UTS Library

Primary Sources: Strengths/Weakness

In this guide:


Examples include: diaries; letters; birth/death, or marriage certificates; deeds; contracts, constitutions, laws, court records; tax records; census records; wills, inventories; treaties; report cards; medical records; passenger lists; passports; visas; naturalization papers; military enlistment or discharge papers.


  • Provide information on the “who, what, where, when, why, and how” of an event.
  • Provide written, printed, or graphic information.
  • Purpose of the communication or transaction is often clear.
  • May indicate the social and economic status of the author.
  • May offer insight into the emotional state of the author.
  • Can stimulate the personal involvement of the reader.


  • May not be a thoroughly objective source; may not consider other views or perspectives on the same event(s).
  • The identity of the author may be unclear (especially true in the case of government documents).
  • The author is usually no longer living and thus cannot be consulted for verification.
  • May be difficult to read (handwriting may be difficult to decipher); words or phrases may be unfamiliar and their meanings may have changed over time.
  • Documents must be evaluated in conjunction with other evidence to determine whether they present information that is exceptional or conforms to previously established patterns.


A visual record obtained through photography or painting.


  • Visual record of a particular moment in time.
  • Conveys a variety of details about people, places, objects, and events.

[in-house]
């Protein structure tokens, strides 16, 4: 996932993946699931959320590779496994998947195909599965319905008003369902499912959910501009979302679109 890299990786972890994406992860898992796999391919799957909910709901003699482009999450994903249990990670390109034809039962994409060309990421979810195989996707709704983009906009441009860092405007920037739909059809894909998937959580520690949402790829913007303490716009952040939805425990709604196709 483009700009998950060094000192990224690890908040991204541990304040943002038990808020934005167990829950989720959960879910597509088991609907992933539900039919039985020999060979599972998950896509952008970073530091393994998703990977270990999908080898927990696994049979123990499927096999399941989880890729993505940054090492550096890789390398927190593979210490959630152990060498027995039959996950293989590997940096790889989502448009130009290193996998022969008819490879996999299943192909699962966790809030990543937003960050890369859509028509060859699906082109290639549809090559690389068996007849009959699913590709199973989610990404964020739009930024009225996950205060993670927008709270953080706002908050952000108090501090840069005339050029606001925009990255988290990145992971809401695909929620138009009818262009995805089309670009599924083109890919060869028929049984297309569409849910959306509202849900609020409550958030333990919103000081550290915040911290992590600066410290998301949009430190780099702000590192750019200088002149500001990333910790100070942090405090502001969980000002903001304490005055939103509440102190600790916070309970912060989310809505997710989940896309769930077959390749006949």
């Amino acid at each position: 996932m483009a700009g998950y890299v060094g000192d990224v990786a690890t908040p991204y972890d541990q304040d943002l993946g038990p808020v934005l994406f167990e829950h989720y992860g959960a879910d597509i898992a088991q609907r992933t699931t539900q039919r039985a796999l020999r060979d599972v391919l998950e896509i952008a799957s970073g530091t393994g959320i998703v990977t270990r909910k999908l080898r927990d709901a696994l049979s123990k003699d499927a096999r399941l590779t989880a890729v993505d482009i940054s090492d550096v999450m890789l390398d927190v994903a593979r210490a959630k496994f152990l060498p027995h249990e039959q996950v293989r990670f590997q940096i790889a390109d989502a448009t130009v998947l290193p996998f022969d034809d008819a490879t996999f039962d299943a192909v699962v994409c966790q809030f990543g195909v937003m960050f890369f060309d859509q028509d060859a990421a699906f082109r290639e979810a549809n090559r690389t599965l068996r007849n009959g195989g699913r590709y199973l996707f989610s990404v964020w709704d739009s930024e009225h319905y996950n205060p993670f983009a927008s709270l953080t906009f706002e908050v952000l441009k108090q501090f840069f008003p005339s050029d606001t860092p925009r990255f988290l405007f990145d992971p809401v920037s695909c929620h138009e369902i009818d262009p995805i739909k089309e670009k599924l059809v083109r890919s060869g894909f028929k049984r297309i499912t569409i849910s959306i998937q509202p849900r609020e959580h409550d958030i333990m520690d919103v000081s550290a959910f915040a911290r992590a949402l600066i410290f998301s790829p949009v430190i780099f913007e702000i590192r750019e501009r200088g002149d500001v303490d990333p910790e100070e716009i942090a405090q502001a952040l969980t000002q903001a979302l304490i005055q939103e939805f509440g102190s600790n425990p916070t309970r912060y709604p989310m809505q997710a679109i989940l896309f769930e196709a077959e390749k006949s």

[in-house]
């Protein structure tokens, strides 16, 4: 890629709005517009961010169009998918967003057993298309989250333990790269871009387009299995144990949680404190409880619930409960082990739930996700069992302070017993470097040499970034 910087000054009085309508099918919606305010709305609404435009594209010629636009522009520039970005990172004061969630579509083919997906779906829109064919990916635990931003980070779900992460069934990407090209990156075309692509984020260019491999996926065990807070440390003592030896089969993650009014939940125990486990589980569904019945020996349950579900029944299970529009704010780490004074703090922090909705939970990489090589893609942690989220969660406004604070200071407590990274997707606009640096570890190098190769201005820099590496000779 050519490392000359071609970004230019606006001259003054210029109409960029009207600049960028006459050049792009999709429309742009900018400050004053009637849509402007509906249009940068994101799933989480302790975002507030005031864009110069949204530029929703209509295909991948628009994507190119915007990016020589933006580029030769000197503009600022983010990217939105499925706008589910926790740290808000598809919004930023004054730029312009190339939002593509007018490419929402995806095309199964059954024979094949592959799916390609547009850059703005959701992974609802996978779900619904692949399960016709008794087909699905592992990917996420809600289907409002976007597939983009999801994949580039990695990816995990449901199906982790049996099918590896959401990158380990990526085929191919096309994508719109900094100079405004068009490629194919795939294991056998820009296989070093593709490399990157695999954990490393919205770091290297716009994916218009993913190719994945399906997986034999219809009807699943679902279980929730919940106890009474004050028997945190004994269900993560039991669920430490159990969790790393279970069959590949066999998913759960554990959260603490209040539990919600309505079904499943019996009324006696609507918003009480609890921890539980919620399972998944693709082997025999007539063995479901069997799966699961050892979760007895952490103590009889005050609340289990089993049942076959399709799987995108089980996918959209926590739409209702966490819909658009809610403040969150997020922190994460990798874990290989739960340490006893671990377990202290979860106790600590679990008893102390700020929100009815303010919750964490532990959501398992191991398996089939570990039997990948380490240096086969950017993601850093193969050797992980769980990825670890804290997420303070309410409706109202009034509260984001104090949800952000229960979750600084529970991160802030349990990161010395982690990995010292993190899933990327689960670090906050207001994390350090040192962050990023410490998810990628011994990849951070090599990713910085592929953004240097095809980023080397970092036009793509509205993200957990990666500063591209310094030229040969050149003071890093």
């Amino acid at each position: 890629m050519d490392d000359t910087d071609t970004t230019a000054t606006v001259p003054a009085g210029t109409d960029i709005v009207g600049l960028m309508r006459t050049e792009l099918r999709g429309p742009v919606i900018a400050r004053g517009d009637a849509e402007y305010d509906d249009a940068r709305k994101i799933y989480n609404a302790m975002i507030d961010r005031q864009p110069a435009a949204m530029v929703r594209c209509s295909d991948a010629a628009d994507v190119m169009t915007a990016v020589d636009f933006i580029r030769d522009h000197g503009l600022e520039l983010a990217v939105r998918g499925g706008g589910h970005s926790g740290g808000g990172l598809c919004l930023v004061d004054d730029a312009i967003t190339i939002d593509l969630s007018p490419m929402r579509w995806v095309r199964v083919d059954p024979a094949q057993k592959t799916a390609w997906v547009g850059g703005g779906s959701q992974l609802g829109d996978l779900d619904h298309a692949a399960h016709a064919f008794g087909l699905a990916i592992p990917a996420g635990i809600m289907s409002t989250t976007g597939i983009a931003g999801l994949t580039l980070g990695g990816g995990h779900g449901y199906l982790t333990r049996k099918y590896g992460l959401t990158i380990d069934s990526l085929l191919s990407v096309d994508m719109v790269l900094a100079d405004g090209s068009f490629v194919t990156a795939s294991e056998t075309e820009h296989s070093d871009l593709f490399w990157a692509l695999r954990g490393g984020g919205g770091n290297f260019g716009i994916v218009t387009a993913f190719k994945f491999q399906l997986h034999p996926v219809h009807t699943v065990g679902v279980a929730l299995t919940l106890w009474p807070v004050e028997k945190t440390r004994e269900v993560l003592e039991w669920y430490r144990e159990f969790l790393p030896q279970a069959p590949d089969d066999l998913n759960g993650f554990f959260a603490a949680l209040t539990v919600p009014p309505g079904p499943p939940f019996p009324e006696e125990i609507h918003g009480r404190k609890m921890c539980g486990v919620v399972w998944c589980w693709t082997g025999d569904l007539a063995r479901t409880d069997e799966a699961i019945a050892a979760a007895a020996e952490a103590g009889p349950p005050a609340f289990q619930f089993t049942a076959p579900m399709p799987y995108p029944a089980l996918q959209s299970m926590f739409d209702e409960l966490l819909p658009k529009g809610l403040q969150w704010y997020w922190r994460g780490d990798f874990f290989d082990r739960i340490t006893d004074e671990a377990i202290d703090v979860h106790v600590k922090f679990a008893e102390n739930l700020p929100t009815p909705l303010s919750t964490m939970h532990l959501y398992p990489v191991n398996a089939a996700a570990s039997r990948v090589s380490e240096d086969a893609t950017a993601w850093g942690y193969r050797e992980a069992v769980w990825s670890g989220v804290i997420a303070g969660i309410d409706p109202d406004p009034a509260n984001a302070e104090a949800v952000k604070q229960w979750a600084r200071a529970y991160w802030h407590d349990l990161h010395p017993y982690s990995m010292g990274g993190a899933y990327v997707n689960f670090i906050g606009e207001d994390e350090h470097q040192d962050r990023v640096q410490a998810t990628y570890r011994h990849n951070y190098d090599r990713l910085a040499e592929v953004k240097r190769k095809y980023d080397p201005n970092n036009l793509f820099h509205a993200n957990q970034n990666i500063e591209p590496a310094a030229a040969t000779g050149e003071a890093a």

• Conveys information about everyday life and behaviour that is best communicated in visual terms (hair and clothing styles, interior design).
  • Sometimes provides evidence of the photographer or painter’s attitude.
  • Important to the study of people who did not leave many written records.
  • Can stimulate the personal involvement of the viewer.
  • Can be used to stimulate the memory of an oral history informant.


  • Not a complete or objective source: the image that serves as the lasting record may not equate directly with the reality of the event itself.
  • The relationship of the photographer or painter to his or her subject is not always clear.
  • One must consider the bias or perspective of the photographer or painter, including:

– the choice of subject;
– the choice of timing;
– the subject matter that a person present at the event chose to record;
– whether the people or objects have been manipulated by the photographer or painter.

  • The people, place, date, and photographer or painter are often not identified.
  • The emotions and thoughts of those involved generally are not evident.
  • Information from this kind of source is often suggestive rather than definitive; photographs and paintings must be studied in conjunction with other evidence, i.e., documents and oral histories, to determine if the information is unusual or part of a larger pattern.

Oral History

The record of an individual’s (informant’s) reminiscences, accounts, and interpretations of the past in his or her own spoken words obtained through planned interview(s) and preserved through the use of audio or video tape, film, or written transcription.


  • Personalizes history by recording an individual’s remembrances (or opinions) about their life or an event in which they were involved.
  • Provides information about a topic or time period that may otherwise lack documentation in written or archival records.
  • Often conveys emotion clearly.
  • Contains spontaneity and candour not always present in a personally written account.
  • May contain unusual dialect or speech patterns.
  • Often informant is living and may be consulted for clarification or additional information.


  • How accurate is oral history? Memory of the informant is fallible.
  • Self-serving motives of the story teller.
  • The bias, objective, or the relationship of the interviewer to those being interviewed must be considered.
  • Informant’s testimony may not be consistent from one interview to the next.
  • Interviewer’s questions may intentionally or unintentionally influence the informant’s response.

The preceding section is taken from the following source:
Smithsonian Institute 1997, Lesson Plan One: Evaluating Historical Sources, accessed 8 January 2013.